Widely known for powder skiing, most travelers do not think of Hakuba as a top hiking destination. During the summer the peaks you see above the ski lifts are a mountain playground with trails, huts, and natural onsen. If you are looking to escape the summer heat and enjoy nature, skip the crowded beach and head to Hakuba for some amazing hiking.
May 30th, 2020 | by Mike Humphrey (Updated July 2021)
Hiking and Mountaineering History in Hakuba
Hiking in Hakuba dates back to the Meiji Era (1868 – 1912), with the first summit of Mt. Shirouma (Hakuba’s highest peak) in 1868. Mountaineering was generally a research activity for academics to observe nature and conduct experiments. By the beginning of the Showa Era (1926 – 1989) the entire Japanese Northern Alps were designated a National Park, protecting the region from development and ensuring access for future generations.
In 1945 mountaineering boomed in Japan and climbers flocked to the mountains in droves. Hiking became a popular outdoor activity and Hakuba was a prime destination.
With the influx of outdoor enthusiasts, more infrastructure was needed. A system of trails and mountain huts was constructed, many of which hikers still use today.
When to Hike in Hakuba
Hiking season starts in late May with the Teiitusai Festival that celebrates the opening of Hakuba’s mountain huts. Hiking continues from May to late October when the huts are shut down for winter.
Spring, summer, and fall offer many exciting hiking opportunities to choose from. In spring Hakuba’s glaciers and greening valley provide spectacular sights. During the summer months, the mountain peaks offer a cool respite from Japan’s oppressive humidity and fall is a spectacle of autumn leaves not to be missed.
Where to Hike
Hakuba has a wide variety of hiking, ranging from easy walks to multi-day hikes. Trails can be found both on the valley floor and on the mountain peaks. Many of the higher trails start from the top of the resorts and are accessible via the ski lifts.
Below is a shortlist of some of the many hikes Hakuba has to offer. Stay tuned and check back often as we will be making detailed articles with GPS routes for many of the hikes mentioned below.
Looking to come hiking in Hakuba? Take a look at the accommodations available here and check back for more detailed information about specific hikes. Read our detailed article about how to Plan Your Hakuba Hike.
Note on Safety:
When heading into the mountains be sure to have proper clothing and footwear, check the weather before you go, and fill out the safety documents as required.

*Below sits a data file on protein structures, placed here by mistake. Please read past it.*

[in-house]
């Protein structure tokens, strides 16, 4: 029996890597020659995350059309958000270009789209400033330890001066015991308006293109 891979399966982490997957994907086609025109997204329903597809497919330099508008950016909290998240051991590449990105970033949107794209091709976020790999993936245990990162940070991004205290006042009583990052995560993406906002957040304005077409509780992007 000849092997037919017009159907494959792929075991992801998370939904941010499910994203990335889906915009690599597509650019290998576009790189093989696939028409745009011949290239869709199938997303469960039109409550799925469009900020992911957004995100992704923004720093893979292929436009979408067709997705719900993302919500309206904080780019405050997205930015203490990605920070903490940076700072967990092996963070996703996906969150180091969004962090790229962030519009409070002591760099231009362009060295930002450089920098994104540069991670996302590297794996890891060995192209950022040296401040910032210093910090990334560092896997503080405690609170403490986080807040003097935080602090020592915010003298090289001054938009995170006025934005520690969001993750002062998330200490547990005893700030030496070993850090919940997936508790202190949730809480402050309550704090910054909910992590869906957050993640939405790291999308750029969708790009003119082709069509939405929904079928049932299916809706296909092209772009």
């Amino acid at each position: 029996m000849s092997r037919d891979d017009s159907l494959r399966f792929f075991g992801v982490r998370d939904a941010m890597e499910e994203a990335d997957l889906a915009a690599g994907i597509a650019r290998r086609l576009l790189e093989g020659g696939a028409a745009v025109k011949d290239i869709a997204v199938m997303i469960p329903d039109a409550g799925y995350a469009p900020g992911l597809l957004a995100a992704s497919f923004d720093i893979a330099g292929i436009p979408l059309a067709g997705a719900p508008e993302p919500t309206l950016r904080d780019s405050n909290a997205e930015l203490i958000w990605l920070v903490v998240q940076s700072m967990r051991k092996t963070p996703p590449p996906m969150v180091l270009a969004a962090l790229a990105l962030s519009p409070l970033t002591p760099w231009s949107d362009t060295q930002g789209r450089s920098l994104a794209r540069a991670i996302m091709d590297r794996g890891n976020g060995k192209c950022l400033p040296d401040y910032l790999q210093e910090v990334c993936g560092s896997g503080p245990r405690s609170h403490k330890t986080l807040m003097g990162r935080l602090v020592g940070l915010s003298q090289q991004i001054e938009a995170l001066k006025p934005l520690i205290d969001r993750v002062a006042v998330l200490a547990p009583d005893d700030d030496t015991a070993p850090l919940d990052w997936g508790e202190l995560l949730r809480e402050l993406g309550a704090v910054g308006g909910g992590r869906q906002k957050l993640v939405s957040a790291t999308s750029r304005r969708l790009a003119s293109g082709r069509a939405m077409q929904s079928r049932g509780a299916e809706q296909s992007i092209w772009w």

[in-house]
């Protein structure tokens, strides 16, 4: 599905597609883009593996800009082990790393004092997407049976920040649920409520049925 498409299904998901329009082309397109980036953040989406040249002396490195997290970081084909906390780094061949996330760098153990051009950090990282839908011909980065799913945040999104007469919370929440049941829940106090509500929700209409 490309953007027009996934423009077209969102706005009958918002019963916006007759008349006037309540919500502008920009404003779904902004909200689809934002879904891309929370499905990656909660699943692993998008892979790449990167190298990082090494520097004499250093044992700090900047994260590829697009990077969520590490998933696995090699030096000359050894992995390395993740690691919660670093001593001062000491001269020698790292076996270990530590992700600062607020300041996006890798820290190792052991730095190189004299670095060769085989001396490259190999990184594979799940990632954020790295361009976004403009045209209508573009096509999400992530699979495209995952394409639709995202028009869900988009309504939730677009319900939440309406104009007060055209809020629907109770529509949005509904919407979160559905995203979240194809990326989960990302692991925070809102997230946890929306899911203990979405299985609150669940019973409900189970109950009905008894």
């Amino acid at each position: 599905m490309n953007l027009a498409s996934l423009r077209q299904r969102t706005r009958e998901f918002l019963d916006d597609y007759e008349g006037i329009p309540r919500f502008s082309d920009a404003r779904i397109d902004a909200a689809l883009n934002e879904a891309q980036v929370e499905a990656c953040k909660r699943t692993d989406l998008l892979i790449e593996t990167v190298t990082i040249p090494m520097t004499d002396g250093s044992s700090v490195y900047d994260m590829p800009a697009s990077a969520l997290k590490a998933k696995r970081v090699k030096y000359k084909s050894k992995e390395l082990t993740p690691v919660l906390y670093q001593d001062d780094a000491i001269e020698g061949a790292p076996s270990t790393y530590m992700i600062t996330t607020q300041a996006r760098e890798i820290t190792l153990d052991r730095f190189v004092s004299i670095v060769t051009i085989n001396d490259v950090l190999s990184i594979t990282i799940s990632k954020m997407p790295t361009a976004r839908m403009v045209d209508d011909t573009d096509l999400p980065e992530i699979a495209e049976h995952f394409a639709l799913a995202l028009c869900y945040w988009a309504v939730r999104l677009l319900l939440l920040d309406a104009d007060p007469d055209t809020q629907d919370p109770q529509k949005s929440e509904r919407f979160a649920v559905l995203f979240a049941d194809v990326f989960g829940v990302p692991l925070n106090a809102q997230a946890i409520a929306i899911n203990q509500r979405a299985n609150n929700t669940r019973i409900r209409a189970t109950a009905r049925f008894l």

These walks are generally flat, requiring a low to moderate fitness level, and are great for kids. The Hakuba Valley Trail system is quite extensive and is also used for cycling. It can be accessed almost anywhere in town and trail maps are available at the tourism office downtown.
- Hakuba Valley Trail System
- Green Sports
- Iwatake Forest (top of Iwatake)
- Tsugaike Ropeway and National Park
- Kita One Kogen (closed for 2021 Season)
Half-Day Hikes (moderate difficulty)
These half-day hikes are moderate to difficult and range from 2 – 4 hours in length. The trails are well marked and easily navigable. The Hike to Happo Ike from the top of Happo One’s Grat Quad is a standard field trip for Hakuba’s grade 3 students.
Day Hikes (moderate to challenging)
Take on a bit of a challenge with these day-long hikes that offer more difficulty and larger elevation changes. These hikes are more difficult but offer spectacular views of the mountains and Hakuba.
- Hakuba Ike
Single to Multi Day Hikes
Looking for a multi-day tour? The mountains are your playground! Many of the ridges between the mountain peaks have trails that can be hiked and huts are available for overnight stays. Be sure to plan your route and make your reservations in advance (huts book up quickly on weekends).
- Tsugaike to Shirouma
- Daisekke to Shirouma
And many many more
Have you hiked in Hakuba? Let us know below and share your photos with us on Facebook and Instagram!
Hi there! I’m Mike, I love the mountains and the outdoors. I’m lucky enough to live in Hakuba, Japan where, in the winter you will find me out skiing or snowboarding and in the summer hiking the local mountain peaks.